Yeah, you read that title right. I'm 30 years old and I just finished reading the Harry Potter series about a month ago. I know what exactly you're thinking. How do I know what you're thinking? Because it's probably the same thing people have been saying to me since I told them I was reading Harry Potter wayyy late in life. It was mostly a variation of: "How in the hell did you manage to not read these books?!"
I think I missed the boat when I was younger (I was more of an R.L. Stine kind of girl back in the day), and then later in life as the movies came out and the world was fully in the throes of HP fever, I just never wanted to commit to all those books. Now, I'm a huge bookworm and read very quickly, but I still wasn't ready for Harry Potter. Maybe it was because I knew I'd become obsessed and spend all my free time reading. Maybe I was afraid it wouldn't live up to the hype. But mostly I started reading it for my boyfriend, who has a deep, burning passion for that series and would not stop bugging me about it. And I would also like to note that I didn't see any of the movies, either. Only bits and pieces. So I went into this HP portal almost completely blind.
Long story short: I was 30 years old when I read the complete Harry Potter series. And I had a lot of feelings about it and I cried and laughed and cried more and got pissed off at Ron all the damn time. But mostly, I learned so much from the books, and simply for that, I am forever grateful that I was able to hang out with Harry and his cohorts for as long as I did. So, in honor of Harry's 34th birthday, here are the lessons that I (and probably all of you) held onto long after "all was well":
1. J.K. Rowling is an actual wizard.
The fact that she created this huge, ever-expanding world so beloved by so many people can only be explained by sorcery. I accept no other explanation. She's so talented that it almost makes me mad.
2. I finally understand half the references on the Internet!
So many memes! So many Tumblr posts! So many Mean Girl-Harry Potter mashups! I finally get them! You guys, I'm like, part of the inside jokes now!
3. If the material is good, spoilers don't matter as much.
Seeing as HP and the movies came out hundreds of years ago in spoiler years, I knew a lot of the big stuff that was going to happen. I work in entertainment. I'm on the Internet a lot. It's a hazard of the job. Before reading I knew that (spoilers coming!) Snape kills Dumbledore, both Dobby and Fred Weasley die, Harry dies and then really doesn't and that Snape had a good reason for killing Dumbledore. But none of that mattered because first of all, it was amazing to read those plotlines regardless. And secondly, I didn't know why all that stuff was important, and after getting invested, the reveals still hit me so hard.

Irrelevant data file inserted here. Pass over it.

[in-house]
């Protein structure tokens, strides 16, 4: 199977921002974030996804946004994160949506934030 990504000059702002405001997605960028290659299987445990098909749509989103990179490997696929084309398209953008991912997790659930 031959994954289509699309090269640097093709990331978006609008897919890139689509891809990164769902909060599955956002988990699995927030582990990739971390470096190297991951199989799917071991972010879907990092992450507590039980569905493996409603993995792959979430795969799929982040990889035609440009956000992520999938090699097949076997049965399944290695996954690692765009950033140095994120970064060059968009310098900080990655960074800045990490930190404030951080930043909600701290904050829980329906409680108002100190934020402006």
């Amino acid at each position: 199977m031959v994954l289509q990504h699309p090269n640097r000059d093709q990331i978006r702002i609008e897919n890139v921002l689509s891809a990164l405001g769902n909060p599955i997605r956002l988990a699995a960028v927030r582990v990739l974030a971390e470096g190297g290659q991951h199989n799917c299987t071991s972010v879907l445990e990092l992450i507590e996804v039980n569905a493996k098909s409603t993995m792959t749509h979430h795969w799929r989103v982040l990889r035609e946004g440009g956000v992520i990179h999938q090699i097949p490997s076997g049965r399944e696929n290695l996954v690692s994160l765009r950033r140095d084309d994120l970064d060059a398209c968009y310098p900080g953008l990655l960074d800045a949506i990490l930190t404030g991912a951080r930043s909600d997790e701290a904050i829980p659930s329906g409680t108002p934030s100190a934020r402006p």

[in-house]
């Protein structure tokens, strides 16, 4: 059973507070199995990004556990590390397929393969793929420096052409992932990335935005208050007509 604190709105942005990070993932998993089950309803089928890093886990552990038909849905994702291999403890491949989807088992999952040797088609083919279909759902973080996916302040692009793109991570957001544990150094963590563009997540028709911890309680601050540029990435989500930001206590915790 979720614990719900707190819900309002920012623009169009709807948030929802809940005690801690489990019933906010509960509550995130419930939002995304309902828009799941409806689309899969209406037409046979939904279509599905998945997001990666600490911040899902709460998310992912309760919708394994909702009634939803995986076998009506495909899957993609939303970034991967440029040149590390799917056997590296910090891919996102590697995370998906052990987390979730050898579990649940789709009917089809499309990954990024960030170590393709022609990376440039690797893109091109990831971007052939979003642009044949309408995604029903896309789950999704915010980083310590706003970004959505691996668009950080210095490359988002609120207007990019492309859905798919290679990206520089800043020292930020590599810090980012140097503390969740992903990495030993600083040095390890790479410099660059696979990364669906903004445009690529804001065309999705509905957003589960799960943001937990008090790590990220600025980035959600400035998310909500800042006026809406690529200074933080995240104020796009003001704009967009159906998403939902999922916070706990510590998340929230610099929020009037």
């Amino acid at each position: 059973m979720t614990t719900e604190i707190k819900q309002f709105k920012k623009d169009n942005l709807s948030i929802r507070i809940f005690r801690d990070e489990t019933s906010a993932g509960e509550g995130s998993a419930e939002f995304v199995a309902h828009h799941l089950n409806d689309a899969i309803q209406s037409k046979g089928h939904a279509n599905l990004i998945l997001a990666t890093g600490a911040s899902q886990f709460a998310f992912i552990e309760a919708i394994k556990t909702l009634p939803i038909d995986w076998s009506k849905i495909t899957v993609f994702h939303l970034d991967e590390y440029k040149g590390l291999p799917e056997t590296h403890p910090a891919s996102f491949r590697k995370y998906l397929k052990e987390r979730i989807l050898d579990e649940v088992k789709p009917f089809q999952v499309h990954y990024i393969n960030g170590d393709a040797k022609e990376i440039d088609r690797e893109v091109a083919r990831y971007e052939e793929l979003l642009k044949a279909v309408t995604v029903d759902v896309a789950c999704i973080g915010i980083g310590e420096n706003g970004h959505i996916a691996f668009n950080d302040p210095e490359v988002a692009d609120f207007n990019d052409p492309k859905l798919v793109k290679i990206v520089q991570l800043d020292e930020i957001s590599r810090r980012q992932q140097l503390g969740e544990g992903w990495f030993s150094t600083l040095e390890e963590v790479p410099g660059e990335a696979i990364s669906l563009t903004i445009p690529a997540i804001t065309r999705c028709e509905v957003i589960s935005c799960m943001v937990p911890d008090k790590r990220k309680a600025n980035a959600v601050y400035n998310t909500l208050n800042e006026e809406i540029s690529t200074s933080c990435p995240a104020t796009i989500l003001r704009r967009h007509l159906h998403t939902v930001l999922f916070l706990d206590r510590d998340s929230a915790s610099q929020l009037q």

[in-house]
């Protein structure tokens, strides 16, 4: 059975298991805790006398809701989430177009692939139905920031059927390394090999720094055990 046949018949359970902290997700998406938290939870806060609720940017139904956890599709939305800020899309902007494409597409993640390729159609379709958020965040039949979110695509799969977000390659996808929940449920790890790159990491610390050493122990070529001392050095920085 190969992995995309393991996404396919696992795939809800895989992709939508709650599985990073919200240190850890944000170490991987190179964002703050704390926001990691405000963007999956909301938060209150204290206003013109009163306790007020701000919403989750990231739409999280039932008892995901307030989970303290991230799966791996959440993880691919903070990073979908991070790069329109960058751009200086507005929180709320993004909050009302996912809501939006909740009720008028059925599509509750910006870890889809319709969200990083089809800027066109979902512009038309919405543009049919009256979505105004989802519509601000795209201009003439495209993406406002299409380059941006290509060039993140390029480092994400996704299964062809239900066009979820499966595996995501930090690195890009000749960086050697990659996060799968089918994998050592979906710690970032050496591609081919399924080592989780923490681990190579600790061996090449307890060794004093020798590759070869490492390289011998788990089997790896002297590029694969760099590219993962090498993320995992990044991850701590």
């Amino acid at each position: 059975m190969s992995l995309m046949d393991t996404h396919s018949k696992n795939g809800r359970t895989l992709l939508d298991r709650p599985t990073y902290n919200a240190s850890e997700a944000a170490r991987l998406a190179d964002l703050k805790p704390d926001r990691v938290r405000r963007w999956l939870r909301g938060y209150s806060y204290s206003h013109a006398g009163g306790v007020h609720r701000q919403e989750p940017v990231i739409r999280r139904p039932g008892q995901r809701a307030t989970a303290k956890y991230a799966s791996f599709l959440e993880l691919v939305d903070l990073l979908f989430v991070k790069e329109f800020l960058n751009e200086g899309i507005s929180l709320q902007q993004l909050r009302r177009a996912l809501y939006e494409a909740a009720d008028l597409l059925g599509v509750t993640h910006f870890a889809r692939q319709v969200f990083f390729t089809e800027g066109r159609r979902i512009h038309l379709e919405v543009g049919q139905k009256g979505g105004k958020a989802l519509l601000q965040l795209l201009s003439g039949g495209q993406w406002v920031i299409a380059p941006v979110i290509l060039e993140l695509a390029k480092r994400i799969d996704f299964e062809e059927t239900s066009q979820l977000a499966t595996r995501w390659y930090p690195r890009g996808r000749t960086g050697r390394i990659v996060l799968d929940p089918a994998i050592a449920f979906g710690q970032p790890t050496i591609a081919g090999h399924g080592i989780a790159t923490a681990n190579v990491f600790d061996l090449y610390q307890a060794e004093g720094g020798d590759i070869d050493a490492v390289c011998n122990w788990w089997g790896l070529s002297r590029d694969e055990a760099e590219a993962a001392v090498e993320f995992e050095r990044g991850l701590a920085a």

Fun fact: The hardest I cried reading the book is when Hedwig died. What can I say? I'm an animal lover. Although I did not see Sirius' death coming and that slayed me, too.
4. Physical strength is important, but not as important as a strong heart.
Harry spends most of the books just foolishly throwing himself into dangerous situations, and he always manages to come out on top. We all know Harry doesn't even lift (bro), so how does he always win? He's brave as hell, and he is willing to risk his life for his loved ones. Sometimes that's bigger than an evil army. But you know what else he had that was also super helpful? Friends. Which brings us to…
5. Choose your friends wisely.
We all agree that Harry would be dead if it weren't for his friends, specifically Hermione and Ron, right? Okay, good.
6. Respect your elders, because sometimes they are boss-ass bitches.
Dumbledore is my homeboy. And Professor McGonagall? She runs this s--t.
7. There is one great rule for judging a person's character.
As the great Sirius Black once said, "If you want to know what a man's like, take a good look at how he treats his inferiors, not his equals."
Folks, if you are on a date, watch how the other person treats the wait staff. It will tell you almost everything you need to know.
8. Despite usually having cooler costumes and better powers, the dark side of anything always loses.
That's just the way of life. Or it has been since Star Wars. Good always conquers evil, eventually. Voldemort could fly and he had the elder wand. And don't forget that he was oh-so-sassy and had a fancy cloak that he loved to whoosh around in. But in the end, he was defeated. Despite his whoosh-y cloak.
9. The easy choice is very seldom the right choice.
One of my favorite Dumbledore sayings, no doubt about it. Good ol' Albus. If you have to make a decision and you aren't sure which one is right, it's usually the tough one. If it were easy, it wouldn't be worth it.
10. You are never too old to go on an adventure.
At 30 years old, I was very happy to discover that I was as enthusiastic and involved in Harry's world as any 12 year old on the planet. I'm not a kid any more, but I felt like one as I giddily devoured each book. It's never too late to go on an adventure, literary or otherwise.
11. The ones we adore never truly leave us.
This, to me, is the most important lesson of all. Yes, the quote is actually from the film version of Prisoner of Azkaban, but it taught me that I can always come back to Harry's world whenever I want, which is a very comforting thought.
Now in case you are wondering how I felt about the movies in comparison to the books, well, that's a tale for another time. But we can chat about it in the comments, especially if you agree that movie Ginny was just awful. And it definitely wasn't her fault.
Happy Birthday, Harry! And I will see you all on Pottermore! (Pssst. I'm in Ravenclaw).